Published July 5, 2012
New restaurant, other businesses
cancel out loss of Gap locations
Restaurant slated for Gateway Square and Verizon opening
help offset loss of Gap stores
By Pamela Lannom
Hinsdale’s downtown has two
new vacancies, but the health of the central business
district continues to be strong, according to Tim Scott,
the village’s economic development director.
The Gap and Gap Kids closed
last week as part of a corporate strategy to focus on
high-volume stores at malls and urban locations, Scott
said. Almost 200 stores are being closed nationwide.
“Certainly we appreciate
their presence here and I think consumers did, and
national brands interspersed among our big collection of
independents makes for a nice complementary mix,” Scott
The same individual owns both
Washington Street buildings and has hired a large
brokerage firm to find new tenants.
“One of our challenge will be
the size of the spaces,” Scott said. “People want less,
and these are fairly good size spaces.”
But as two stores close,
other new businesses are planning to open.
Among the most anticipated is
Peter Burdi’s latest eatery, slated to open later this
year in the former Lily Pulitzer space on First Street.
Cine, a shortened version of
the Spanish word “cinema,” pays homage to the
restaurant’s location and its cuisine.
“We went along with the theme
of being a movie theater,” Burdi said Tuesday. “This
place will be almost like a scene, in a sense, and fun.”
The taqueria menu will
feature different kinds of tacos and mainstream Mexican
items. Chef Rosalia Barron will bring her 12 years of
experience working with Rick Bayless to the new
“She’s worked with me prior
at Nabuki, but her specialty is Latin cuisine. She’s
traveled with Rick Bayless in Mexico,” Burdi said.
The menu for the 160-seat
restaurant could evolve.
“We’re gong to do mainstream
and we’re going to let the clientele dictate what they
want,” he said. “If it becomes more upscale, it will be
more upscale. If our clients want beans and rice and
burritos, that’s what we’ll give them. We’ll cater to
the clientele. That’s what we’ve always tried to do.”
Cine also will feature a
private dining room and large outdoor seating area.
Demolition has been completed
and the building permit is ready for pickup.
“We should start construction
this coming Monday,” Burdi said. “Signage and things
like that, we’re working on as we speak.”
Burdi is shooting for an
October or early November opening.
“If we don’t get it open by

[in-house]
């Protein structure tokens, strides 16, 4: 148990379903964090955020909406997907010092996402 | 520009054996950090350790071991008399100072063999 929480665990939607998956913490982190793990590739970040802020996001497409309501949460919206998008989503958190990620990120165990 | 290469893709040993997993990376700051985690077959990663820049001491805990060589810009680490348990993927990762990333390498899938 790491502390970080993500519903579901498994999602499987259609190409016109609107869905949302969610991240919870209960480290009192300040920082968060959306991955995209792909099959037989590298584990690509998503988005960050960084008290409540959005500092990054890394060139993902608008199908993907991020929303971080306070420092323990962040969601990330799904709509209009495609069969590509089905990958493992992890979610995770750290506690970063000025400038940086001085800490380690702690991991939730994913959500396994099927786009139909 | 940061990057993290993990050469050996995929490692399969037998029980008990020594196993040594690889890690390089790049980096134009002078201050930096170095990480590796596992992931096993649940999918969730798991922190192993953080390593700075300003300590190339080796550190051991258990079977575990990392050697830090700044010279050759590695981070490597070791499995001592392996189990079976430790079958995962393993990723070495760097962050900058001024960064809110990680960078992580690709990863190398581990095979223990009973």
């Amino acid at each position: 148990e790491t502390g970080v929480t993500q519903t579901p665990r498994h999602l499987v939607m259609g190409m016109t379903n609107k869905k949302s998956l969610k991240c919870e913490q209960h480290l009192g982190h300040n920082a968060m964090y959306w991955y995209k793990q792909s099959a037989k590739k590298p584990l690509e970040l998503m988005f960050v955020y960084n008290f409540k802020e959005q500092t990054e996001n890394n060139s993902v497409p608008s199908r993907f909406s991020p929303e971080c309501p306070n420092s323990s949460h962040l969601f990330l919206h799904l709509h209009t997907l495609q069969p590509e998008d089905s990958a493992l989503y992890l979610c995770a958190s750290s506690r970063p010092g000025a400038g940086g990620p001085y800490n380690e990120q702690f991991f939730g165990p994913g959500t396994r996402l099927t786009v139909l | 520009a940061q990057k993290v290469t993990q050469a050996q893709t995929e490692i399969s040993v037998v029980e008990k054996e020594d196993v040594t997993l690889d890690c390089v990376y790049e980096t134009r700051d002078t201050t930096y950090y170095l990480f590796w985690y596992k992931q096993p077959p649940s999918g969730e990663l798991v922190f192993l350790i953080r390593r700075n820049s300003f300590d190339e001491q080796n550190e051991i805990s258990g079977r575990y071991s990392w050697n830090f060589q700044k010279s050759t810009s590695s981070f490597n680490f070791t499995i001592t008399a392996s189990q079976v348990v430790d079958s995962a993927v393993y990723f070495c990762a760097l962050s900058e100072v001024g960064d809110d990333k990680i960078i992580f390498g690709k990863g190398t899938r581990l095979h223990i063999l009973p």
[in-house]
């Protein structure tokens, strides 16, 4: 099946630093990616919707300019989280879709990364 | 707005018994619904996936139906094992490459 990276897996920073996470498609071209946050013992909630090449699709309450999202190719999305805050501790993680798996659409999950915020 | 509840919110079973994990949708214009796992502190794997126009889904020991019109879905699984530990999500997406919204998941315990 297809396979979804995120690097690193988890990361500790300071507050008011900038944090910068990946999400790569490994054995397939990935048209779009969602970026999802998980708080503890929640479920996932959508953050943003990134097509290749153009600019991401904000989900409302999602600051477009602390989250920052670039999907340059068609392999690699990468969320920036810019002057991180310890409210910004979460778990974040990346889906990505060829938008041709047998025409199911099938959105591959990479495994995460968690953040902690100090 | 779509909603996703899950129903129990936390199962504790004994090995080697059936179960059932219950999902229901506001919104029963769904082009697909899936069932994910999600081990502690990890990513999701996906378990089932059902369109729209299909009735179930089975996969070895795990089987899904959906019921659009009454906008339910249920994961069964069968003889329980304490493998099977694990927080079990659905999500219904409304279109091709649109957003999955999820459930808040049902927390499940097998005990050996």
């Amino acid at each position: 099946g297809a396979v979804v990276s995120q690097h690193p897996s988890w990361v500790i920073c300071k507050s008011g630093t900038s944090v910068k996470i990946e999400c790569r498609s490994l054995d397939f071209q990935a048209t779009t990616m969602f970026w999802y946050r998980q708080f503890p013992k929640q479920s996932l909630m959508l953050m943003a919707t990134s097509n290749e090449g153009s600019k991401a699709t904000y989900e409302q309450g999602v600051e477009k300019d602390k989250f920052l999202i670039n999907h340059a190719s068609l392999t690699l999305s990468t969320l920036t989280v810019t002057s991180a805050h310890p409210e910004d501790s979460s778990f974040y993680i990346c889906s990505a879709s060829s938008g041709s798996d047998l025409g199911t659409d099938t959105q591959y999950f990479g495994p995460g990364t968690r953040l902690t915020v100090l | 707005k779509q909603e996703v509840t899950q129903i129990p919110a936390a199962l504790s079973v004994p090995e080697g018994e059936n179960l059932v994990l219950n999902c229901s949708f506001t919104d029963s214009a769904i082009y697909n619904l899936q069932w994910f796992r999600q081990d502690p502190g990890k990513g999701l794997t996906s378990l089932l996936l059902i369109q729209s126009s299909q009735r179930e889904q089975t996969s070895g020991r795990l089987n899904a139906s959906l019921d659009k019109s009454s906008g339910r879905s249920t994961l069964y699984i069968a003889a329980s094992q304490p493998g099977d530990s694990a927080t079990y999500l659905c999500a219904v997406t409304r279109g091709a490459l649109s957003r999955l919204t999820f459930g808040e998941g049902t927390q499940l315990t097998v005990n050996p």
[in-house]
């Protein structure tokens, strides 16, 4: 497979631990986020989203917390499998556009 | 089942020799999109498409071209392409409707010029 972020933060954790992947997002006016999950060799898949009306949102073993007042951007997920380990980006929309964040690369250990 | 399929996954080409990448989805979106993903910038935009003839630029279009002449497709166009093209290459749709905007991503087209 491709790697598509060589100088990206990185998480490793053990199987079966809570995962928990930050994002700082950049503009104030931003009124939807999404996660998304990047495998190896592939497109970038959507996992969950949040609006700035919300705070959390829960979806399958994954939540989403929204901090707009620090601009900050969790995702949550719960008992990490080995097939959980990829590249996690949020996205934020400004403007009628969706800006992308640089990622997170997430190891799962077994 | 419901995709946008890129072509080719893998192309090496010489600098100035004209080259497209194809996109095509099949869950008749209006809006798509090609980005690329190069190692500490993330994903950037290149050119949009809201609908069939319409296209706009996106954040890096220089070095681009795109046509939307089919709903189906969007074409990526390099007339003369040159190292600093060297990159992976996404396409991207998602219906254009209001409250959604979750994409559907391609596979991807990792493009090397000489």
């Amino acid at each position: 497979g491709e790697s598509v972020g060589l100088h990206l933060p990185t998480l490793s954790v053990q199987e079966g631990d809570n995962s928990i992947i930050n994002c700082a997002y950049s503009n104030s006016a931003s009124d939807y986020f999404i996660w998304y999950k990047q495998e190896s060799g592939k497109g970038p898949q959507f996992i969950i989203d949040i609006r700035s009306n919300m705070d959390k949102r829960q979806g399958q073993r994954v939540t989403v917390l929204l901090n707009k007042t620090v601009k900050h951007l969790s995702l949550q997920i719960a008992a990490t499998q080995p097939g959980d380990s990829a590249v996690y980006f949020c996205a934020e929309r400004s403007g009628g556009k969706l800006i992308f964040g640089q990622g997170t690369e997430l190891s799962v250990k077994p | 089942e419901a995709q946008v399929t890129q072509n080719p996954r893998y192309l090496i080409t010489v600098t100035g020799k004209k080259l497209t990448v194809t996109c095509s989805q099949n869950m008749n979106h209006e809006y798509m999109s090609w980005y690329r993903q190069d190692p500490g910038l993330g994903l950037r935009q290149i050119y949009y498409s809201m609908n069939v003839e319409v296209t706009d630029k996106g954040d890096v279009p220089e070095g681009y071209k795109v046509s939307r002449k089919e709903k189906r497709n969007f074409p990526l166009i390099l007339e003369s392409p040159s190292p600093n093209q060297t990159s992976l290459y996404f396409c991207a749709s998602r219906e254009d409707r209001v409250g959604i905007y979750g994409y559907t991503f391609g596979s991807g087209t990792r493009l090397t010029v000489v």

Nov. 1, it will be March,” he said.
Burdi said he’s anxious to
open this third establishment in town and thanked
customers for supporting Nabuki and Il Poggiolo.
“I want to thank the people
of Hinsdale and the surrounding areas, because they’ve
really supported us,” he said. “We give a good product
and good atmosphere and good service, and that’s what we
keep trying to do.”
Another restaurant, Fox’s
Pizza, is also due to open later this year at Gateway
Square. Amazing Gracies, a children’s clothing store,
recently opened at Gateway Square.
Core Power Yoga is now open
at 34 S. Vine St., and School of Rock at 116 S.
Washington St. celebrated its grand opening this spring.
Scott said an artisinal
coffee roaster is looking at the former Garden
Collection space on Village Place, and Jack’s Salon,
above Einstein’s at the corner of First and Washington
Streets, will become Salon by David and William.
“As numbers go, we’re equal
to or ahead of where we were,” Scott said.
Some changes also might be in
the works for Todd Naccarato’s building at First and
opportunities for the building’s future and for
potential reconstruction,” Scott said.
Hinsdale continues to have a
relatively healthy downtown, in Scott’s opinion.
“I spend some time on a
pretty regular basis in comparable towns,” he said. “On
balance, Hinsdale is doing quite well.
“That does not mean there is
not a lot of room for improvement, because there is
always room for improvement. It doesn’t mean that
individual stores wouldn’t like to see more and more
traffic and business, because certainly that’s something
everyone would like to see,” he added. |
“In terms of relative health,
looking at occupancy and tenant mix and sales tax
revenue, I would say, in terms of comparable towns,
we’re doing pretty well on balance.”